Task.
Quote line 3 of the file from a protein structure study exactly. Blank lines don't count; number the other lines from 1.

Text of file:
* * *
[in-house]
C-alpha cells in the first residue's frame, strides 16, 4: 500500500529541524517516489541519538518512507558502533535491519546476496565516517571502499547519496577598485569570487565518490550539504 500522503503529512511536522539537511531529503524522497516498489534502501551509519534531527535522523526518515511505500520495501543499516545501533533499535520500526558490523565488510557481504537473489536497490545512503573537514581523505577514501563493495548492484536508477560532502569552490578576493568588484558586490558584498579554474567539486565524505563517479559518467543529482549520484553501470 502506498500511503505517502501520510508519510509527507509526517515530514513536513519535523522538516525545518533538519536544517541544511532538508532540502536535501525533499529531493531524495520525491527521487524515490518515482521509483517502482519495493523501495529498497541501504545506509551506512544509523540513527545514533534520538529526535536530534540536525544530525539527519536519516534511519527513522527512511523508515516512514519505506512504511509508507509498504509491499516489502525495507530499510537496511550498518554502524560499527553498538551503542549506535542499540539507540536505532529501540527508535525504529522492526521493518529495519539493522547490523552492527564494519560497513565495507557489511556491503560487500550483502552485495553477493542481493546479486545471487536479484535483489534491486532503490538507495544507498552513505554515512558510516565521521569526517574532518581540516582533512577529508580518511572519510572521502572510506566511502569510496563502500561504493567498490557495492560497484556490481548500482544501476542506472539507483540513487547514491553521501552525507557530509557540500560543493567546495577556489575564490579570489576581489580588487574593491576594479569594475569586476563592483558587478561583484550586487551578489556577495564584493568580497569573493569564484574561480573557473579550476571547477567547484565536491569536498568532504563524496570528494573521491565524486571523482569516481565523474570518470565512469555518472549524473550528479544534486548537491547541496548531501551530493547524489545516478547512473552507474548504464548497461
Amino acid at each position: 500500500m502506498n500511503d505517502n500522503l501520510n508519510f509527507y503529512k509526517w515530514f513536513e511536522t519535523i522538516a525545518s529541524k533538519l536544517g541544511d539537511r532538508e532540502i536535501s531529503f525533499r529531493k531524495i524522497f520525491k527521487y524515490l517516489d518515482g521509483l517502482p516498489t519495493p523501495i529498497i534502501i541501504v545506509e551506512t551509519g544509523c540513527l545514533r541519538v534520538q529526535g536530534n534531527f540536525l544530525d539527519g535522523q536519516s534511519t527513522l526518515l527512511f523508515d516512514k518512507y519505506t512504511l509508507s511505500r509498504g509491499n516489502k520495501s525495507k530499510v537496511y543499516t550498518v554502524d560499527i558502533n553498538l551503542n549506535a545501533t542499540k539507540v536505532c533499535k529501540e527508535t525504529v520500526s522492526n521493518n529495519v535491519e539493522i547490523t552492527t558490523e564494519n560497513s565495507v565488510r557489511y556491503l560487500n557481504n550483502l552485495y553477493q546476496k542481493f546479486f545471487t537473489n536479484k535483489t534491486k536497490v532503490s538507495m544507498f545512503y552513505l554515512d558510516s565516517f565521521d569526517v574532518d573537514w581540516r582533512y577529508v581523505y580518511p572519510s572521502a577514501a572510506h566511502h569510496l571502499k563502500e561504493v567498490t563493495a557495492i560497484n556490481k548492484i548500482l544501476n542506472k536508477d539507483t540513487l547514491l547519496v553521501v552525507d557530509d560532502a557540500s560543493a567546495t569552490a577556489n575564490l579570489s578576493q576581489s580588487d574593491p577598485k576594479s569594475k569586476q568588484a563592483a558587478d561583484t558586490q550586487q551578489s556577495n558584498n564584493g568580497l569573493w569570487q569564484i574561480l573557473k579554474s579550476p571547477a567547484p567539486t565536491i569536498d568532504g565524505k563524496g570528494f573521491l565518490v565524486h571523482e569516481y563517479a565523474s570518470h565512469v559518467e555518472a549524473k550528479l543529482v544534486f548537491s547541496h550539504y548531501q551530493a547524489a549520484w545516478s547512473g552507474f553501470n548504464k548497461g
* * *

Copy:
Amino acid at each position: 500500500m502506498n500511503d505517502n500522503l501520510n508519510f509527507y503529512k509526517w515530514f513536513e511536522t519535523i522538516a525545518s529541524k533538519l536544517g541544511d539537511r532538508e532540502i536535501s531529503f525533499r529531493k531524495i524522497f520525491k527521487y524515490l517516489d518515482g521509483l517502482p516498489t519495493p523501495i529498497i534502501i541501504v545506509e551506512t551509519g544509523c540513527l545514533r541519538v534520538q529526535g536530534n534531527f540536525l544530525d539527519g535522523q536519516s534511519t527513522l526518515l527512511f523508515d516512514k518512507y519505506t512504511l509508507s511505500r509498504g509491499n516489502k520495501s525495507k530499510v537496511y543499516t550498518v554502524d560499527i558502533n553498538l551503542n549506535a545501533t542499540k539507540v536505532c533499535k529501540e527508535t525504529v520500526s522492526n521493518n529495519v535491519e539493522i547490523t552492527t558490523e564494519n560497513s565495507v565488510r557489511y556491503l560487500n557481504n550483502l552485495y553477493q546476496k542481493f546479486f545471487t537473489n536479484k535483489t534491486k536497490v532503490s538507495m544507498f545512503y552513505l554515512d558510516s565516517f565521521d569526517v574532518d573537514w581540516r582533512y577529508v581523505y580518511p572519510s572521502a577514501a572510506h566511502h569510496l571502499k563502500e561504493v567498490t563493495a557495492i560497484n556490481k548492484i548500482l544501476n542506472k536508477d539507483t540513487l547514491l547519496v553521501v552525507d557530509d560532502a557540500s560543493a567546495t569552490a577556489n575564490l579570489s578576493q576581489s580588487d574593491p577598485k576594479s569594475k569586476q568588484a563592483a558587478d561583484t558586490q550586487q551578489s556577495n558584498n564584493g568580497l569573493w569570487q569564484i574561480l573557473k579554474s579550476p571547477a567547484p567539486t565536491i569536498d568532504g565524505k563524496g570528494f573521491l565518490v565524486h571523482e569516481y563517479a565523474s570518470h565512469v559518467e555518472a549524473k550528479l543529482v544534486f548537491s547541496h550539504y548531501q551530493a547524489a549520484w545516478s547512473g552507474f553501470n548504464k548497461g